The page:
This option allows you to display Action icons for each result displayed.

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Users Will Have Permission to Create

This allows the user permission to create new objects in the content list.

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Perform this action when entry clicked

This allows you to specify what action is taken when an entry is clicked in the result set.

Task List

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Selecting the Task List type will only display actionable items for the current user. Using this type will allow the system to dynamically refresh the Task List to allow items to be added, updated, or removed.

Show These Task Types

This option allows you to display specific task types.

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Items I Can Run

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Selecting this type will only display definitions that can be run or submitted. User must have Run permission.

Return These Object Types

This option allows you to specify what definition types to display.

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Columns Tab

The Columns tab defines the columns to display in the Knowledge View. The column data can include form fields, workflow data, Meta Data, or various object properties. The order of the columns can be changed using the up arrow imageand down arrow image to the right of the column. Columns can be removed using the image icon.

The sort order can be configured in the Knowledge View; however the end user can override this be clicking on the columns names on the Knowledge View. The sort order is not used when exporting the results to a CSV or an Excel Report, it is only used when the results are displayed in the browser.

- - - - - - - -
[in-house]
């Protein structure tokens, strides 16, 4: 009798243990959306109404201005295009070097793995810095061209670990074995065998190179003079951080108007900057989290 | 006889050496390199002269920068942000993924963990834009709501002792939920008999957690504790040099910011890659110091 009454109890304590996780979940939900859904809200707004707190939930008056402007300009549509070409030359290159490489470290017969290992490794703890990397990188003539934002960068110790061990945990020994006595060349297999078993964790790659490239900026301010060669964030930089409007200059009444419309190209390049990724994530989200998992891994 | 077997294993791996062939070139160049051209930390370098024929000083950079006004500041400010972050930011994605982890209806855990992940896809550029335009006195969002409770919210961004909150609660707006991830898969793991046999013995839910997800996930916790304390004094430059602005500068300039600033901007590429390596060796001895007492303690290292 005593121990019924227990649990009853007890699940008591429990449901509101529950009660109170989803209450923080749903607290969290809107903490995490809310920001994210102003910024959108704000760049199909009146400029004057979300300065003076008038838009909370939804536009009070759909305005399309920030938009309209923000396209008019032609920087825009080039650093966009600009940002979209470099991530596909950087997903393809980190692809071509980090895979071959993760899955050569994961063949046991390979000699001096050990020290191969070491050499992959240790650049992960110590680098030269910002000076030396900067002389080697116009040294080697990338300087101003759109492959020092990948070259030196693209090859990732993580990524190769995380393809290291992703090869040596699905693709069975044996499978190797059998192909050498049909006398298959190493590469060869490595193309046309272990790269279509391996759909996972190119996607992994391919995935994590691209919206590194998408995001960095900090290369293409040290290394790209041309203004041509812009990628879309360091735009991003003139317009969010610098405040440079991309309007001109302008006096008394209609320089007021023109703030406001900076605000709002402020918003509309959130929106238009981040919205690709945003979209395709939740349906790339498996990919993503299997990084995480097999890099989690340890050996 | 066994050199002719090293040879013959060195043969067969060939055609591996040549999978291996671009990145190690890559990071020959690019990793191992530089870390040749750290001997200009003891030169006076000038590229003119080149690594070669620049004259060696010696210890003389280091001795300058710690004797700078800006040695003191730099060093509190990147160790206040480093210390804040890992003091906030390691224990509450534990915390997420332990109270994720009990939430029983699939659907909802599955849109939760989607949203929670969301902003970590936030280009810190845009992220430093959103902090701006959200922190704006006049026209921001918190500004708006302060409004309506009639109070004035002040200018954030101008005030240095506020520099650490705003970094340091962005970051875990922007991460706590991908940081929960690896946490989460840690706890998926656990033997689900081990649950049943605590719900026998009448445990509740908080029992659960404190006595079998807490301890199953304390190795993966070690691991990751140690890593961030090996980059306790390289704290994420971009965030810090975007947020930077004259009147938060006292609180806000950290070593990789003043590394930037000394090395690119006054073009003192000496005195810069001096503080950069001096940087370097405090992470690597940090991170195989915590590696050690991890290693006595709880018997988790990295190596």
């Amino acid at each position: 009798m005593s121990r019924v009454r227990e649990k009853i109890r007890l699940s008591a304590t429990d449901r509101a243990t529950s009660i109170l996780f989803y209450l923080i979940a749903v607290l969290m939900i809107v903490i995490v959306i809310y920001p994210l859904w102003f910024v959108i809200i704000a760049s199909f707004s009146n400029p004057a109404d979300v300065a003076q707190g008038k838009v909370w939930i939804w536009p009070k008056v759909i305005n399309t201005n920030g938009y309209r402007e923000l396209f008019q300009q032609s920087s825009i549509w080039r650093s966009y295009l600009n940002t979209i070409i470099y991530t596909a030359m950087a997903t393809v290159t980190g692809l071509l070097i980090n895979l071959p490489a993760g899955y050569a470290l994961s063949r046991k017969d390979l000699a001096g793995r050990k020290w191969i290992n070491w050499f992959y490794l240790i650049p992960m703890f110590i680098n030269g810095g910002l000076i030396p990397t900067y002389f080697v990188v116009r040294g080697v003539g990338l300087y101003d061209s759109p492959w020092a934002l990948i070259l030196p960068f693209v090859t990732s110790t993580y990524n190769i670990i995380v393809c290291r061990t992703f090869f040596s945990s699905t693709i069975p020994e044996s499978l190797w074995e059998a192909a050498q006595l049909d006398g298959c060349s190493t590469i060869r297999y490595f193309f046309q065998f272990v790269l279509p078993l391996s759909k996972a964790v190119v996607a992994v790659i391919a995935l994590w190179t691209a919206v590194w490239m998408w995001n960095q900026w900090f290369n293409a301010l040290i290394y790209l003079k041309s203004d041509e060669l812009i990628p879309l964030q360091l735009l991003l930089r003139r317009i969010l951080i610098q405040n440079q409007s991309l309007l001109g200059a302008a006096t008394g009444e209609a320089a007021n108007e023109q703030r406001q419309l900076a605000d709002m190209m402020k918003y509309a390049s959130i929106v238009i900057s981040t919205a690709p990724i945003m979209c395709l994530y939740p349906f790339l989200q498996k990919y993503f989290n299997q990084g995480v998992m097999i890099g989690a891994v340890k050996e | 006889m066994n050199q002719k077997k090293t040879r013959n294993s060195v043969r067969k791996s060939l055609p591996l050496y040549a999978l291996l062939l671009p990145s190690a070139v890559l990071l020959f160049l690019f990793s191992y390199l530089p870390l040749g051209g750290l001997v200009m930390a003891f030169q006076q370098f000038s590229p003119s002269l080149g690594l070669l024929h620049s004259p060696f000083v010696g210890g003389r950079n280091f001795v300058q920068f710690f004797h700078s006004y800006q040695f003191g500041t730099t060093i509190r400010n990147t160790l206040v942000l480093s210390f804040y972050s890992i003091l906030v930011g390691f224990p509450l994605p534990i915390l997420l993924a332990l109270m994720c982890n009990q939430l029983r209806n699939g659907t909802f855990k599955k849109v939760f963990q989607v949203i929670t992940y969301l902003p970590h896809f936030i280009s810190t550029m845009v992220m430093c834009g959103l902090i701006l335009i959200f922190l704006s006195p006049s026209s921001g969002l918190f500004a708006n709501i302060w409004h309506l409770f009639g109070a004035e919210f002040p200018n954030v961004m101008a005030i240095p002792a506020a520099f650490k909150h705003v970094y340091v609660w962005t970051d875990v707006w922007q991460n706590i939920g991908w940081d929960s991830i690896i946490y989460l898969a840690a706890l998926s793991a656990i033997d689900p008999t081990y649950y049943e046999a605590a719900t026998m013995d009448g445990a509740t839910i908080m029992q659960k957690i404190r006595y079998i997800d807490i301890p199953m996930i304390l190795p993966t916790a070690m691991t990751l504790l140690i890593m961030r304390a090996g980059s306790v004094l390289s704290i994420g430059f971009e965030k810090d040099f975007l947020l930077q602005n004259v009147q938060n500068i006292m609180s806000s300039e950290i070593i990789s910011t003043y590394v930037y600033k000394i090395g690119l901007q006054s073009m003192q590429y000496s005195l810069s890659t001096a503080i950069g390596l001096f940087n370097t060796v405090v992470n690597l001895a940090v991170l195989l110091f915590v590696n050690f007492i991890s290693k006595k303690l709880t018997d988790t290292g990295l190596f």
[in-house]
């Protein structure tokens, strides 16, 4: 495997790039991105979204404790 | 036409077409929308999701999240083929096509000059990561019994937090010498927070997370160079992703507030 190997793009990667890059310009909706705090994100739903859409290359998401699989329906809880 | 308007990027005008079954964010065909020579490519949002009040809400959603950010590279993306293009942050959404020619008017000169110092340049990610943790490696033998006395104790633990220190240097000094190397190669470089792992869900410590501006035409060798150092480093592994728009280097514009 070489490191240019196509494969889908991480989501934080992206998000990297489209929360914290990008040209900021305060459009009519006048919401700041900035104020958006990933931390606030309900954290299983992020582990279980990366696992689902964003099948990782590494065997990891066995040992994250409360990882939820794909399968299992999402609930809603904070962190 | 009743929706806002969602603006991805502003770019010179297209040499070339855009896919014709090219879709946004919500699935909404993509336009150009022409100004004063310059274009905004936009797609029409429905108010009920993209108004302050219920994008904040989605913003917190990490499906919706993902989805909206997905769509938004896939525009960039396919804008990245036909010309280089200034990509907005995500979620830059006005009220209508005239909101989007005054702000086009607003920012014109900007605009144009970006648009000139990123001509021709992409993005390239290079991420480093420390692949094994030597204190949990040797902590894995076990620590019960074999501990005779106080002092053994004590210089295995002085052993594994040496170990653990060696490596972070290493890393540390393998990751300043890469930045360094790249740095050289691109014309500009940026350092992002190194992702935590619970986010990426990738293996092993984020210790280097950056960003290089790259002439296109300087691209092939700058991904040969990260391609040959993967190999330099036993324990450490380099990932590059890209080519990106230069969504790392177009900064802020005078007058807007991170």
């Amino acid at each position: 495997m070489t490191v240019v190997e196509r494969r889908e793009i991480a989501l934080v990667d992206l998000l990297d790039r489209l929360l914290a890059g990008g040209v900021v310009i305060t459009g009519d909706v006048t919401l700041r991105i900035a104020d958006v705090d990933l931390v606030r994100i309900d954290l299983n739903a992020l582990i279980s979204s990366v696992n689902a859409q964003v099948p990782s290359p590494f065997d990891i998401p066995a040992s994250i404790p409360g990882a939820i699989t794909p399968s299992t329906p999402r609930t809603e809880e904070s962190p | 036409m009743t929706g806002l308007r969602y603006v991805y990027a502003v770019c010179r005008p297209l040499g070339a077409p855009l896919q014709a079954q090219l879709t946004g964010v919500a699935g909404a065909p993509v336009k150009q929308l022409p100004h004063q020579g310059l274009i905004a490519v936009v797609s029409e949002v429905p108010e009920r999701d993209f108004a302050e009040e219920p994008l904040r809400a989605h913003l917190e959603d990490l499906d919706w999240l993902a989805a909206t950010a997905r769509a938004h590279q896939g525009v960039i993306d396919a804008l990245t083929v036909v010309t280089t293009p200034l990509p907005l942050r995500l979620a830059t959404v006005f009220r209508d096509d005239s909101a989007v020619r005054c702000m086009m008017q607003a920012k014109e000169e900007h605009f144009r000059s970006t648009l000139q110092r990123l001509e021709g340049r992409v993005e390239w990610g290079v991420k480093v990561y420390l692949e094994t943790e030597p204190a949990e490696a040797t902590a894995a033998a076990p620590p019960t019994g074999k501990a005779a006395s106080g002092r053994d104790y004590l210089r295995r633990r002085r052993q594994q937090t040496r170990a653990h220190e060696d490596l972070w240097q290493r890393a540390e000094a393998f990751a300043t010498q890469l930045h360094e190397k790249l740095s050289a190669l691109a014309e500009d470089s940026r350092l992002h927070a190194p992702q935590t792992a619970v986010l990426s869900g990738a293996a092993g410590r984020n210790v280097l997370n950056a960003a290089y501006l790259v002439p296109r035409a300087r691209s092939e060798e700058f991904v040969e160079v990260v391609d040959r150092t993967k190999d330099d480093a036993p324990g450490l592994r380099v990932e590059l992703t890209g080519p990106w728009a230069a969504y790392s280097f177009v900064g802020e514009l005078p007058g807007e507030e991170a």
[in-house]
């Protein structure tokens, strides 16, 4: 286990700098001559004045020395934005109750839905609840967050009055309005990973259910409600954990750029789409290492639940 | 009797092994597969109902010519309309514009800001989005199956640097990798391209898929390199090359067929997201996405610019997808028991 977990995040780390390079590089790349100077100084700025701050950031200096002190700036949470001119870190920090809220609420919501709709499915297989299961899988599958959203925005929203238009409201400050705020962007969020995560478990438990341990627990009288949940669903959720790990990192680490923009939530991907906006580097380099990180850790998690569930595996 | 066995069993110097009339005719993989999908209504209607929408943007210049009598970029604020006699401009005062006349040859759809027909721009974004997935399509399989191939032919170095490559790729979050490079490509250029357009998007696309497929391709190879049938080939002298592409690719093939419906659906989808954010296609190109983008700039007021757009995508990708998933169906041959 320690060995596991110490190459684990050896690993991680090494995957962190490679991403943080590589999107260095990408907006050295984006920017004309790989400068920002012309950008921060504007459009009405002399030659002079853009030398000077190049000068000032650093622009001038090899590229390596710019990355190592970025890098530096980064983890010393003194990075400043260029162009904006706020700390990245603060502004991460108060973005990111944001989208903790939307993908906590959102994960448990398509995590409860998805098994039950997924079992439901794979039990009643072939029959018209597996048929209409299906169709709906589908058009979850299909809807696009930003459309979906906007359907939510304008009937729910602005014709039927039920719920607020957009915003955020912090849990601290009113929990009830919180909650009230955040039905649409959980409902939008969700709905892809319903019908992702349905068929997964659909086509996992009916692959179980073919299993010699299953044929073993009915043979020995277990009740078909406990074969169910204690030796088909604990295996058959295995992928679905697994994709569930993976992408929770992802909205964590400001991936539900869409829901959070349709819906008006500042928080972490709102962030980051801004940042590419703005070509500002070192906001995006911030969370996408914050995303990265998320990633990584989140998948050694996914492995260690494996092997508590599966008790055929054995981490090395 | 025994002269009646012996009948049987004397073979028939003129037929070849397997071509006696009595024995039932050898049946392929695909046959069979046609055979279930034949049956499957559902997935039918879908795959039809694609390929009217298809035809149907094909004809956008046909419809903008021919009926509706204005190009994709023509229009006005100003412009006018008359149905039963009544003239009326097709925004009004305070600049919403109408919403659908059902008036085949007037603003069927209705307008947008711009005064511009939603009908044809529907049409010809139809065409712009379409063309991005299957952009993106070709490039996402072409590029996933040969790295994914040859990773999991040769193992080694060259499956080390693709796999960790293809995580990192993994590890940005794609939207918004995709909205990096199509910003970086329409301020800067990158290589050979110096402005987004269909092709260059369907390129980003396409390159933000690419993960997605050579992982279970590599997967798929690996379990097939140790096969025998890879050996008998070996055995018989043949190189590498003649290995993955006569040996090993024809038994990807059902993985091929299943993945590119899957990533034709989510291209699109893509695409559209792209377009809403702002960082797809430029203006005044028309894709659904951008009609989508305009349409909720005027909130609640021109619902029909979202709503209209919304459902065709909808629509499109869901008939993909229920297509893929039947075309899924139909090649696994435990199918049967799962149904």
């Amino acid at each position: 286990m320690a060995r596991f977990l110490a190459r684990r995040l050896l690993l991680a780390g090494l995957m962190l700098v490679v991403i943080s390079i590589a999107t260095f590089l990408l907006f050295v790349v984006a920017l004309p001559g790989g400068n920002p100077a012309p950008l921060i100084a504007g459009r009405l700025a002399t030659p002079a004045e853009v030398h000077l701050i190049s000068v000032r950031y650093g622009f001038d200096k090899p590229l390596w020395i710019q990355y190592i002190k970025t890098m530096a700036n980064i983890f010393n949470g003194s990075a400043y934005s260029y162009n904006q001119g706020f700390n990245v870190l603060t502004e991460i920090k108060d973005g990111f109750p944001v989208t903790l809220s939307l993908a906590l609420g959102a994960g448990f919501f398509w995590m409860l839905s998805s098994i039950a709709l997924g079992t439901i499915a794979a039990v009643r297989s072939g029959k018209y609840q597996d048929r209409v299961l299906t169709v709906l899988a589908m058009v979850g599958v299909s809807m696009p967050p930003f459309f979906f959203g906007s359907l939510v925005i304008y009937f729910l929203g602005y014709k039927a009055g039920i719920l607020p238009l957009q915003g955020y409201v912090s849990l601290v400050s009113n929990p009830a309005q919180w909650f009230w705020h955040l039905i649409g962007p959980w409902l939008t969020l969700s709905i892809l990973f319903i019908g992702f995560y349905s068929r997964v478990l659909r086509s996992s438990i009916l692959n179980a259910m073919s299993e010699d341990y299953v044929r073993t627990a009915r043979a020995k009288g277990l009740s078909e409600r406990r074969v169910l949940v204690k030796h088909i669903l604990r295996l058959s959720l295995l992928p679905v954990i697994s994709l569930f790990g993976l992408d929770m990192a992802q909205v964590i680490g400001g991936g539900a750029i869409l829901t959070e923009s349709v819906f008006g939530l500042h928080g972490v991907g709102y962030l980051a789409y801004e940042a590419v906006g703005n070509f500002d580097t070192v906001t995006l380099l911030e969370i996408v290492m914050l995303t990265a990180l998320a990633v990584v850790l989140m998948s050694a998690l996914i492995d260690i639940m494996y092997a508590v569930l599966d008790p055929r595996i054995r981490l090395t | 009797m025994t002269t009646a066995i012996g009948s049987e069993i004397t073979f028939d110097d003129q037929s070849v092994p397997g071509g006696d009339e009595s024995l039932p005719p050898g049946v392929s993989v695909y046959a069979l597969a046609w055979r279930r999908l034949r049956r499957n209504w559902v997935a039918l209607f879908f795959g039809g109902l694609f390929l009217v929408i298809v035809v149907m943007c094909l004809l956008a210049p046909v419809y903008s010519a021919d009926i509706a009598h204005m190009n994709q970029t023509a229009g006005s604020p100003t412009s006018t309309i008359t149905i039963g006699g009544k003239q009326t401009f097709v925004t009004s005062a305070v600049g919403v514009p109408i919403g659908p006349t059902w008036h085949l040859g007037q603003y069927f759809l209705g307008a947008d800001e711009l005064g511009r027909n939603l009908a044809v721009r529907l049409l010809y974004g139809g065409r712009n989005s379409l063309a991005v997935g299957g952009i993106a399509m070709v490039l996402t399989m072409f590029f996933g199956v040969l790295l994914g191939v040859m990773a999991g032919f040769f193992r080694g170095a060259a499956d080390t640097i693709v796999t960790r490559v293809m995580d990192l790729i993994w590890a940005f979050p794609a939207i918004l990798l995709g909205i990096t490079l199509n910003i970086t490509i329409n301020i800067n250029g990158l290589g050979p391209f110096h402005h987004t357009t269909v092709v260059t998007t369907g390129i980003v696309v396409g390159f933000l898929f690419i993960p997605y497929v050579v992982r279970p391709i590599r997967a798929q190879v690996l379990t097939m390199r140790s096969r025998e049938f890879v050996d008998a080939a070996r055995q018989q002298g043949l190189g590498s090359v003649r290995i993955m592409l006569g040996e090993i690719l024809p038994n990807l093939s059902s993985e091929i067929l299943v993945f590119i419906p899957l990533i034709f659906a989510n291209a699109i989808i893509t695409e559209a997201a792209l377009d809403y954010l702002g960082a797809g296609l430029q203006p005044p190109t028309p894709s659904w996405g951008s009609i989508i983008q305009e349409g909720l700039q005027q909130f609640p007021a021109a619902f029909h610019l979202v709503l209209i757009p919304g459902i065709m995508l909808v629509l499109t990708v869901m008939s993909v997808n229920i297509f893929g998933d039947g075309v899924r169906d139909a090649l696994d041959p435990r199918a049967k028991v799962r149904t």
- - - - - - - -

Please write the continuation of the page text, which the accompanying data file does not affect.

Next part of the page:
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Second line for each entry

This defines optional data that should be used on the second line of every item returned. The default is the description of the item.

Default column sort order

This defines the default sort order of the data displayed in the list. The columns that are configured will appear in this dropdown list of possible fields to sort on. The user can override the sorting by clicking on a column.

The sort order is not used when exporting the results to a CSV or an Excel Report.

Column Name

This is the column name that will be displayed in the Knowledge View. This is important when using the reporting options. For more information refer to the reporting section later in this chapter.

Column Data

This defines the data to display. The data can be form data, workflow status, or information about the item being returned. When displaying form data, a dropdown will be displayed with the list for form fields if the optional eForm link has been configured in the Knowledge View Properties tab.

Form fields that are part of an array can also be configured as a column. When this happens, a new row will be returned for every element in the array. That array field expansion will only occur if you have configured an associated eForm to link to on the Properties tab.

When a column is set to display attachments, an icon for each attachment will appear in the column. The icons provide a link at which you can download or view the attachment, and mousing over them will display the name of the file or reference,